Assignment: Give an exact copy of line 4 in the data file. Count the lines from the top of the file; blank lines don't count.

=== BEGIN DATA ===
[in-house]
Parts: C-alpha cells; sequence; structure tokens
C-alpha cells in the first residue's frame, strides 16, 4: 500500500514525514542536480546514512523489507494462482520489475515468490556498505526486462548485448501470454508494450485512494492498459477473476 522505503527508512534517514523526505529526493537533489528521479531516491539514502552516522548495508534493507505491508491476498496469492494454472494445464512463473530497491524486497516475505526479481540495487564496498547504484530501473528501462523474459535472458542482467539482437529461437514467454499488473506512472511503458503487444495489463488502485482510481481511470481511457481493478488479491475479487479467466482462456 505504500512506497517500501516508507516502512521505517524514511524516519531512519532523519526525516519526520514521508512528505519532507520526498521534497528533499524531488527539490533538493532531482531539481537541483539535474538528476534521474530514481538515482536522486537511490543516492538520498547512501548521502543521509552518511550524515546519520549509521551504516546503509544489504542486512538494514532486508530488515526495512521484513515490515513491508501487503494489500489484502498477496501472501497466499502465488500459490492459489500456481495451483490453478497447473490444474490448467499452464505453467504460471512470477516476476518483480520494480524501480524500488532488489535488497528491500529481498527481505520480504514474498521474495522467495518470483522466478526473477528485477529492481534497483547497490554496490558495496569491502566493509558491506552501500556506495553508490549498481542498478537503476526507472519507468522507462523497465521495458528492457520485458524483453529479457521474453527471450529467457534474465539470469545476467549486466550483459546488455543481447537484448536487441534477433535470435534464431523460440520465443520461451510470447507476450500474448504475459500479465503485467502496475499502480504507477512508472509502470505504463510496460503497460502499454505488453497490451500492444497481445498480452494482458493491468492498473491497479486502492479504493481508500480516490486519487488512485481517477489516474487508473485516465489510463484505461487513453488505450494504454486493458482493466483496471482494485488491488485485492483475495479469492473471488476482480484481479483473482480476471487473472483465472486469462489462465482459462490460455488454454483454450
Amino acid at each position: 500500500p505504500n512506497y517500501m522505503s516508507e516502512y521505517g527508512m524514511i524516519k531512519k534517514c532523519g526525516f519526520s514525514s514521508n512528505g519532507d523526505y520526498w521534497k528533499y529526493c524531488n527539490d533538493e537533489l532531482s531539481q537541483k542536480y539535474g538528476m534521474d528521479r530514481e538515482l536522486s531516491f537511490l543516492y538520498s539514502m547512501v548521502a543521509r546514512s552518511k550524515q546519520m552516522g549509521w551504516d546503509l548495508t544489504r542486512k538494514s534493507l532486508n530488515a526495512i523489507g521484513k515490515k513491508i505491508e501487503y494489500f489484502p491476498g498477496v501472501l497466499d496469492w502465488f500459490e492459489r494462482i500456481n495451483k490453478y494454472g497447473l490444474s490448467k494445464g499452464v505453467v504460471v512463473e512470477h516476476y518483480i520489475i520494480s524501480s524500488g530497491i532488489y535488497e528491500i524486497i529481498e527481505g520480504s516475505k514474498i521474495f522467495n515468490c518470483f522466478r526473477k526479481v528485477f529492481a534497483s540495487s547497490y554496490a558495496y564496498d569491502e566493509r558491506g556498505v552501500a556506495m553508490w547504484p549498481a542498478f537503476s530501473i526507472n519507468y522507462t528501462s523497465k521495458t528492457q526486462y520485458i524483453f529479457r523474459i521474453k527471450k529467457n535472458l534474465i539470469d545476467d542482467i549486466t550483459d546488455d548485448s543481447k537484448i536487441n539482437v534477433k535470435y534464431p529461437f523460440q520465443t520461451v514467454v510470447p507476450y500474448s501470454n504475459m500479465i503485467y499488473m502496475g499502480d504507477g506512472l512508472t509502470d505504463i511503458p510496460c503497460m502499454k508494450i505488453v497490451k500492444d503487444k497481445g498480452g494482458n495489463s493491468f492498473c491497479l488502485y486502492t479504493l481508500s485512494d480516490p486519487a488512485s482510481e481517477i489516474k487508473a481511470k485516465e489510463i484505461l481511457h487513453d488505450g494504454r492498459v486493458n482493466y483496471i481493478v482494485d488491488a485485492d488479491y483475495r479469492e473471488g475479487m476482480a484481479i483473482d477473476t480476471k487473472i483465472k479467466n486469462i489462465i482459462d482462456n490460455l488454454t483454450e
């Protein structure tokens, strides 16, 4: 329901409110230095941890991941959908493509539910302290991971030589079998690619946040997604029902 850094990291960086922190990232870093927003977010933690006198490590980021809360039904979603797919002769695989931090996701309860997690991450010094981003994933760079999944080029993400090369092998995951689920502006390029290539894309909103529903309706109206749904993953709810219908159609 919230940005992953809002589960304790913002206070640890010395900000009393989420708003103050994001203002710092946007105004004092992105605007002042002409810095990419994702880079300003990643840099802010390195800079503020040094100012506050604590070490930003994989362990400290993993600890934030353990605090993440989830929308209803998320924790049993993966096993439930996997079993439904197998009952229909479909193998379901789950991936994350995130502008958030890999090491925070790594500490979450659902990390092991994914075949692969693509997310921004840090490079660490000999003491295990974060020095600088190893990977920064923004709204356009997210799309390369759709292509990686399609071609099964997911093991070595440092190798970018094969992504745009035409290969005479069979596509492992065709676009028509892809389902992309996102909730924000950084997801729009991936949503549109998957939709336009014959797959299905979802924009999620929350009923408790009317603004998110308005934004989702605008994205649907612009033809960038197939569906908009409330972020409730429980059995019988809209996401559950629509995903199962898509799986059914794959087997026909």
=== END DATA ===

Amino acid at each position: 500500500p505504500n512506497y517500501m522505503s516508507e516502512y521505517g527508512m524514511i524516519k531512519k534517514c532523519g526525516f519526520s514525514s514521508n512528505g519532507d523526505y520526498w521534497k528533499y529526493c524531488n527539490d533538493e537533489l532531482s531539481q537541483k542536480y539535474g538528476m534521474d528521479r530514481e538515482l536522486s531516491f537511490l543516492y538520498s539514502m547512501v548521502a543521509r546514512s552518511k550524515q546519520m552516522g549509521w551504516d546503509l548495508t544489504r542486512k538494514s534493507l532486508n530488515a526495512i523489507g521484513k515490515k513491508i505491508e501487503y494489500f489484502p491476498g498477496v501472501l497466499d496469492w502465488f500459490e492459489r494462482i500456481n495451483k490453478y494454472g497447473l490444474s490448467k494445464g499452464v505453467v504460471v512463473e512470477h516476476y518483480i520489475i520494480s524501480s524500488g530497491i532488489y535488497e528491500i524486497i529481498e527481505g520480504s516475505k514474498i521474495f522467495n515468490c518470483f522466478r526473477k526479481v528485477f529492481a534497483s540495487s547497490y554496490a558495496y564496498d569491502e566493509r558491506g556498505v552501500a556506495m553508490w547504484p549498481a542498478f537503476s530501473i526507472n519507468y522507462t528501462s523497465k521495458t528492457q526486462y520485458i524483453f529479457r523474459i521474453k527471450k529467457n535472458l534474465i539470469d545476467d542482467i549486466t550483459d546488455d548485448s543481447k537484448i536487441n539482437v534477433k535470435y534464431p529461437f523460440q520465443t520461451v514467454v510470447p507476450y500474448s501470454n504475459m500479465i503485467y499488473m502496475g499502480d504507477g506512472l512508472t509502470d505504463i511503458p510496460c503497460m502499454k508494450i505488453v497490451k500492444d503487444k497481445g498480452g494482458n495489463s493491468f492498473c491497479l488502485y486502492t479504493l481508500s485512494d480516490p486519487a488512485s482510481e481517477i489516474k487508473a481511470k485516465e489510463i484505461l481511457h487513453d488505450g494504454r492498459v486493458n482493466y483496471i481493478v482494485d488491488a485485492d488479491y483475495r479469492e473471488g475479487m476482480a484481479i483473482d477473476t480476471k487473472i483465472k479467466n486469462i489462465i482459462d482462456n490460455l488454454t483454450e